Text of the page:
'Trump not a Republican': Can a divided GOP still stand?
To say the 2016 election has been divisive would be an understatement.
With rhetoric reaching new lows and both Republicans and Democrats seeing divisions within their own party — the GOP seems to be cleaving in ways never seen before.
"In 42 years of doing this, I've never seen this type of an election," Republican pollster and strategist Ed Goeas tells The Current's Anna Maria Tremonti.
"Normally what you have is about 25 per cent that like both the candidates and that's where the swing vote is."
But Goeas says that polls show only two per cent of Americans like both U.S. presidential candidates while 20 per cent dislike both Trump and Clinton.
But after Wednesday's final debate, the release of a video where Trump is heard discussing sexually assaulting women and other degrading comments by the former reality-star – fissures within the Republican Party are deeper and possibly much more destructive.
"The presidential candidate gives an image to the party. It defines the party — and that is the danger of Donald Trump because he is not a Republican."
Goeas says that over the years, there have been two problems for the Republican party: Tea Party leadership and the conservative media that uses Republican leaders as "red meat."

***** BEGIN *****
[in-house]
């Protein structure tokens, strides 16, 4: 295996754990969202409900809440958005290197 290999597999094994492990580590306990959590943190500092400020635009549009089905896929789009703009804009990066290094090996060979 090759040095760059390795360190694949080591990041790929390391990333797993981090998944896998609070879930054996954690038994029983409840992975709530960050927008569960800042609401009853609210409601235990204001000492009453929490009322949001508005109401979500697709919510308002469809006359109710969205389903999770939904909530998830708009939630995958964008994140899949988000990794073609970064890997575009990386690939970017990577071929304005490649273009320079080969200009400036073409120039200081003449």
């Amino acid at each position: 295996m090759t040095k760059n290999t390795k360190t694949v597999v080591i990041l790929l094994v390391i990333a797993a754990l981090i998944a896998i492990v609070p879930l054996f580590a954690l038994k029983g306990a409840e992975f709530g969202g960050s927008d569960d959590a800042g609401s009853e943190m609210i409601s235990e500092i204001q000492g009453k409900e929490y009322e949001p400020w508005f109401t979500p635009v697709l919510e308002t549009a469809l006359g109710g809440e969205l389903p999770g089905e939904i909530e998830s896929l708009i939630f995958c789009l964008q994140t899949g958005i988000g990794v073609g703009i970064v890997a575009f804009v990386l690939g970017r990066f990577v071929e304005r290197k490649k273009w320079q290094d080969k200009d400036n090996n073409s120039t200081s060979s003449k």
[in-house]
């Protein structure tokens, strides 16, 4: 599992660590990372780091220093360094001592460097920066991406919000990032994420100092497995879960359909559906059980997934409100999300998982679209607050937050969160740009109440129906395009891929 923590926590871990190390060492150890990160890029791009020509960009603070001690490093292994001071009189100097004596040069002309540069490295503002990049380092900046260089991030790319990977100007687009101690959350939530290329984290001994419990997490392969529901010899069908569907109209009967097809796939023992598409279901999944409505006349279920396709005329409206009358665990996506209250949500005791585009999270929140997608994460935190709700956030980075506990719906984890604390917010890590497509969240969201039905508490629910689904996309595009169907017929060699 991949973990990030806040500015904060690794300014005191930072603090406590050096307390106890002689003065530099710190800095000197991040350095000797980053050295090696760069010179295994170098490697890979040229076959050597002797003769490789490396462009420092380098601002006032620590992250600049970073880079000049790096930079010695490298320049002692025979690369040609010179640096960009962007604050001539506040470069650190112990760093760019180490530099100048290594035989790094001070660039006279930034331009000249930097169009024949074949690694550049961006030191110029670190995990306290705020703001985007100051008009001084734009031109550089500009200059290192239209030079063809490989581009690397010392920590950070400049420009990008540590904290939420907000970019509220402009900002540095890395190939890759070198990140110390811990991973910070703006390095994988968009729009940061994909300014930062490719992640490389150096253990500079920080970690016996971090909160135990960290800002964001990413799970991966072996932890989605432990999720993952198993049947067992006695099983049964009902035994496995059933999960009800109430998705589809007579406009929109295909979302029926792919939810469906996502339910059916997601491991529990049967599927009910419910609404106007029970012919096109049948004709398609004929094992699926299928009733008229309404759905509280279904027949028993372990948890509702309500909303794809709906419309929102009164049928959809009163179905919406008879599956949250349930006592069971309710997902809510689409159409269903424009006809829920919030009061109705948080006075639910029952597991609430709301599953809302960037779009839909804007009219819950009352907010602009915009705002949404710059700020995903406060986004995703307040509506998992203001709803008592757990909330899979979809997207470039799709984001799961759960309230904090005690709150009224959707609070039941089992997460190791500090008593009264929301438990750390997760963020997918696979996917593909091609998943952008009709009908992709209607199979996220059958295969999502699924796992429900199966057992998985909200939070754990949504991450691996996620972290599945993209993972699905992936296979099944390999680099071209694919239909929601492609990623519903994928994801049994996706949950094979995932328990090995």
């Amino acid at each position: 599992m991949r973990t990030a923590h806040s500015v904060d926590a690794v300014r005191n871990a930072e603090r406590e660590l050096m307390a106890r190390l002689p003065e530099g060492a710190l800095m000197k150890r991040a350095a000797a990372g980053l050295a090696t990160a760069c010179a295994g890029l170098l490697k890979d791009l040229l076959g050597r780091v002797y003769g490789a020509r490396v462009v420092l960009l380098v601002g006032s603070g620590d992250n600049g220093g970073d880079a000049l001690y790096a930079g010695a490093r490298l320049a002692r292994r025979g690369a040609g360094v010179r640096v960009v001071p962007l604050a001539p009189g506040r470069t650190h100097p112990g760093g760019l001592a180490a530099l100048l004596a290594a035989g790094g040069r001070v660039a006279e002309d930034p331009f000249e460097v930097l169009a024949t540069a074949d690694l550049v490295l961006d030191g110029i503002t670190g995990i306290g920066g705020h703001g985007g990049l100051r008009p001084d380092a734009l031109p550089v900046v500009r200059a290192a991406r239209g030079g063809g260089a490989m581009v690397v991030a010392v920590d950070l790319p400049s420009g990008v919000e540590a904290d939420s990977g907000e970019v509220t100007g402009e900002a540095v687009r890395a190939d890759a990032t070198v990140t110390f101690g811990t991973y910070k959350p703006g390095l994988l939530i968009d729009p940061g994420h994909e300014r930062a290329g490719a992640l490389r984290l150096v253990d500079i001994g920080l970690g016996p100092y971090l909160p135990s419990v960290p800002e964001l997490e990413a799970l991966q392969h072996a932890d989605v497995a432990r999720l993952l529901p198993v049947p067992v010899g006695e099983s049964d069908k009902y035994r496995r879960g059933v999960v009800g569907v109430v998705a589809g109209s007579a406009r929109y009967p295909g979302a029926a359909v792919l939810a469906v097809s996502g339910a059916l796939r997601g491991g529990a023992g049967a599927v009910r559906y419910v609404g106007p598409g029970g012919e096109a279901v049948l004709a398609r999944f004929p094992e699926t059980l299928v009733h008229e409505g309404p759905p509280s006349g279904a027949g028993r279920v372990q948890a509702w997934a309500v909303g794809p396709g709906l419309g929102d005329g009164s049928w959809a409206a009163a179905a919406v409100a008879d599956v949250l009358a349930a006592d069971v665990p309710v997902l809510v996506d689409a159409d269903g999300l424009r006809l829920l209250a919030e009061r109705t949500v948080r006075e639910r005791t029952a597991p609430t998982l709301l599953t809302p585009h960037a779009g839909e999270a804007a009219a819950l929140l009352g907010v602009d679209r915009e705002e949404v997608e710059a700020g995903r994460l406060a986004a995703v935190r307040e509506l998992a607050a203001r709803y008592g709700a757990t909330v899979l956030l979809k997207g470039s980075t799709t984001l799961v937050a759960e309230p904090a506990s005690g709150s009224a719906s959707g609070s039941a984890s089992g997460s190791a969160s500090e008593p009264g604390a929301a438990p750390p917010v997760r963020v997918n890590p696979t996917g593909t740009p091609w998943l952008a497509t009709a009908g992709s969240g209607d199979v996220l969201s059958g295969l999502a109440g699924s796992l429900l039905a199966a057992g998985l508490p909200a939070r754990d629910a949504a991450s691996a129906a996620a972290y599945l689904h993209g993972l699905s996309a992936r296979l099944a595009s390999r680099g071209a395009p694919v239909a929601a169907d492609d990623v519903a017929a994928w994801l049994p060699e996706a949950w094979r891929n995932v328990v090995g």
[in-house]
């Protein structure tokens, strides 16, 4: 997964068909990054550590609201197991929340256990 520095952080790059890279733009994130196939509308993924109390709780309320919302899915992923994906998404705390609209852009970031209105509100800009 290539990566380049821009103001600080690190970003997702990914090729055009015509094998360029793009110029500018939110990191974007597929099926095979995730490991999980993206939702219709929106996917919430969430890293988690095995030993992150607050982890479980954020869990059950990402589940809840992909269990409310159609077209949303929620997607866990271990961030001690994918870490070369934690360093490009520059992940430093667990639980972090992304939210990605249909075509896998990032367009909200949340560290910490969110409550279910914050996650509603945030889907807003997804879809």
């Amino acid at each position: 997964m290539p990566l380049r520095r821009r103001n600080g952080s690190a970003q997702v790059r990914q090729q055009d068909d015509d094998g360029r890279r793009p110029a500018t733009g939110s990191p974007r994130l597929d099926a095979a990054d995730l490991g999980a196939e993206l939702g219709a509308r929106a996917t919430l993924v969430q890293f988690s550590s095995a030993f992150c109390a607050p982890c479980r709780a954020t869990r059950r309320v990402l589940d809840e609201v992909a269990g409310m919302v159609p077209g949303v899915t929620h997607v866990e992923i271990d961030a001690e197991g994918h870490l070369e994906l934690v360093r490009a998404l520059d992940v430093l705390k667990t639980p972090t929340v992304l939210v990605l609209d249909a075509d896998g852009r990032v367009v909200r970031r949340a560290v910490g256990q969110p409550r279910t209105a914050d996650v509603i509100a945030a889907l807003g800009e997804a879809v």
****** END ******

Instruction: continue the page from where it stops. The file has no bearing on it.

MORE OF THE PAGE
"So we have basically, as Republicans, been fighting with one arm tied behind our back for the last six years…. Trump has taken that and made it worse."
While many describe this election as unprecedented, Pulitzer Prize-winning historian Eric Foner says Trump and what he represents is not necessary new; noting former US President Richard Nixon's Southern strategy appealing to white Southerners.
"I don't think we can just say Trump is an outlier, a bizarre aberration. He gives voice in his own bizarre, and you know, ego-maniacal way -- to tendencies that have been there in the Republican Party for a long time," Foner tells Tremonti.
"The fact is that the polls show the very large majority of Republican voters are going to vote for Trump. They recognized something in Trump that appeals to them."
Foner tells Tremonti the GOP has to take a look at itself, not just at Trump, to figure out how they got into the mess they're in."
But he says the Republican party is not dead.
"We can't really write the obituary of the Republican party quite yet but what the party will look like going forward is still very much an open question."
Listen to the full conversation at the top of this web post.
This segment was produced by The Current's Lara O'Brien, Willow Smith and Ines Colabrese.